Fragmente von Performativität © Anna Pfau, TFM 2020

“The museums regard the objects as their treasure. I always hear that it is a collection and ‘it was collected’. But these things are not just lying around on the street and can be picked up like a handkerchief and taken to the museum. What does ‘collecting’ mean? As far as I know, most objects have been stolen or taken under unclear circumstances, others have been robbed” [translated by A.G.]*

From Mali to Lübeck

They have a long journey behind them, the animal puppet heads from Mali in the collection of the Museum of Theatre Puppets Lübeck. They are testimonies to the festivities which are celebrated every year in autumn at the beginning of the cool dry season in south-west Mali by the Bambara, Bozo, Marka, Malinké and Somono. The festivities, which include drama, music, singing, dancing, acrobatics and puppetry, are known as ‘sogo bò‘, which means ‘the animals come forth’ and refers to the oldest characters of puppetry: the animals of the savannah.

The puppets were made by Malian carvers for a specific village. According to the Bambara, however, the puppets do not belong to the person who carves them, nor to the person who plays them. They are always the property of the community. But why were the puppets sold for the European art market? Were they finished being played? Most of the animal puppet heads from Mali were acquired for the museum collection in 1992 through a collector and art dealer. According to his own statements, he bought the puppets from various local dealers during his field research trips in Mali between 1965 and 1990. But how did these middlemen come into possession of the puppets? Are the puppets ‘out of use’ or were they created explicitly for the European art market? Does this have an impact on the way we deal with them today?

Specimens of ‘African puppet play’

The puppets from Mali are above all also witnesses of global trade. Those ‘ethnographics’ with ‘traces of use’ were particularly sought after. However, these were often artificially added for the art market. Paradoxically, in most cases there was little knowledge about the original use. This is the case with one of the two puppets from Mali known as ‘Marionettenbäume’ (marionette trees). The acquisition records show that one of the puppets was purchased in 1976 through an art dealer as ‘Bambara marionette tree, used’. To date, however, not much is known about the original meaning and function of this puppet. Once set pieces of the cultural event sogo bò, they were shipped to Lübeck as ‘ethnological old collection pieces’ and were added to the collection as specimens of ‘African puppet play’. Separated from their original context of use and meaning. Separated from the actual performative action.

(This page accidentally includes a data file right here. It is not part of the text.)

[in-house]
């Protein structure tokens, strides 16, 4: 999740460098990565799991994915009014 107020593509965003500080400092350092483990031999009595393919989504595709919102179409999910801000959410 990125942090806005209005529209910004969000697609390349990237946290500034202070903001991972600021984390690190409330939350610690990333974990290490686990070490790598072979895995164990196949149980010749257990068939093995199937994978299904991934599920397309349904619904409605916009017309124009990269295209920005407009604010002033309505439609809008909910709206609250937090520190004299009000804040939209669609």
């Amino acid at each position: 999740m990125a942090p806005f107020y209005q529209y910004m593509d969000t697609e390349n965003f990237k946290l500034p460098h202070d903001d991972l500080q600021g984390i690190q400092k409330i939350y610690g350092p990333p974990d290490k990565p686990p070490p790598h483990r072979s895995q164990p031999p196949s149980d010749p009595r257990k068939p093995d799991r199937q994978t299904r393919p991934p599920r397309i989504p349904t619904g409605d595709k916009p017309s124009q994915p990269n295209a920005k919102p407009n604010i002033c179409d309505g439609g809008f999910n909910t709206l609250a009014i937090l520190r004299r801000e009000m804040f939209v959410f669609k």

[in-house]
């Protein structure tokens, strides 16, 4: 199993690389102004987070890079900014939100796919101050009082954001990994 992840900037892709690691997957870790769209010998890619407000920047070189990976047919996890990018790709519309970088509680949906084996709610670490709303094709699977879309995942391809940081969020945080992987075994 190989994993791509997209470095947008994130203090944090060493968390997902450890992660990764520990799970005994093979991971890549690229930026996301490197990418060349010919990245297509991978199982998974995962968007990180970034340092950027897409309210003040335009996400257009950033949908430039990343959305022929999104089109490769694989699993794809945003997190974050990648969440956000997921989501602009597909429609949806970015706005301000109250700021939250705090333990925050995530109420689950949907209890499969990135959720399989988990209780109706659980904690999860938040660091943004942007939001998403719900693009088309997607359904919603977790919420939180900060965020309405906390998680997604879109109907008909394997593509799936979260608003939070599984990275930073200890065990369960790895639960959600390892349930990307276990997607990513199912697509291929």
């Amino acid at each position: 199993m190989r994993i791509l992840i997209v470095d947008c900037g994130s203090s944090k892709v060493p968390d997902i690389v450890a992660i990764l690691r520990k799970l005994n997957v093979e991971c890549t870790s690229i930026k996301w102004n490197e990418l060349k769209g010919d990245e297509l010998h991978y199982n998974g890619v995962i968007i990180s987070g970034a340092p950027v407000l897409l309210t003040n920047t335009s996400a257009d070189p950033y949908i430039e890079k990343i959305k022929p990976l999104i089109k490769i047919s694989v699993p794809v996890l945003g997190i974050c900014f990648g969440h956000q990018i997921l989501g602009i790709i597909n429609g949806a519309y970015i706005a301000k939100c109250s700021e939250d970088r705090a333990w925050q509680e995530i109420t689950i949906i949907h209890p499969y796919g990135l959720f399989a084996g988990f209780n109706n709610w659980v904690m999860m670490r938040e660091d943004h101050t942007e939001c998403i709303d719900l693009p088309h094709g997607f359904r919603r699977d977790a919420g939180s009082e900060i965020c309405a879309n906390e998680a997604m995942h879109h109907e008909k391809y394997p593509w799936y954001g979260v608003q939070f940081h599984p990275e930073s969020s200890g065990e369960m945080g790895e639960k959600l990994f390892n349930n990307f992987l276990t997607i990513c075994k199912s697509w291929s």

Fragments of a performative action

Presumably the animal puppet heads are set pieces of a zoomorphic full body mask, i.e. large-format animal puppets, also called sogo kun. They are usually fixed to sticks on the wooden frame, which is covered with straw or textiles and represents the body of the animal. However, the rods are usually not (no longer) present. Perhaps they were already offered for sale without rods or they were not of interest to collectors or buyers. The places where the rods were attached are still clearly visible. On some puppets it is also possible to reconstruct how and where the cloth that hid the rods was attached; in some cases there are still remnants of cloth.


Fragmente einer Stabfigur © Anna Pfau, TFM 2020

Antelope in 9 parts: 1 head, 2 ears, 6 horns

In some cases an additional fragmentation of the objects took place by separating parts of the animal heads, such as individual horns or small mounted figures on an antelope head from Sirabougou, Mopti region. For years, the puppet was only displayed in fragments in the form of the head and a pair of horns. The other two pairs of horns as well as the small antelope figures, the ‘Children of the Great Antelope’, were recorded under individual inventory numbers. Only in 2018 could the individual parts be reassigned to the puppet. While the collector’s field research documents still document the puppet as an antelope, a further document from the collector in 1992 describes it as the ‘head of a Sigi’ (a buffalo). In the museum it was listed in the inventory book as ‘bush cow’ in the same year. The meaning of characters like the ‘buffalo’ or the ‘antelope’ in the Bambara was not recorded.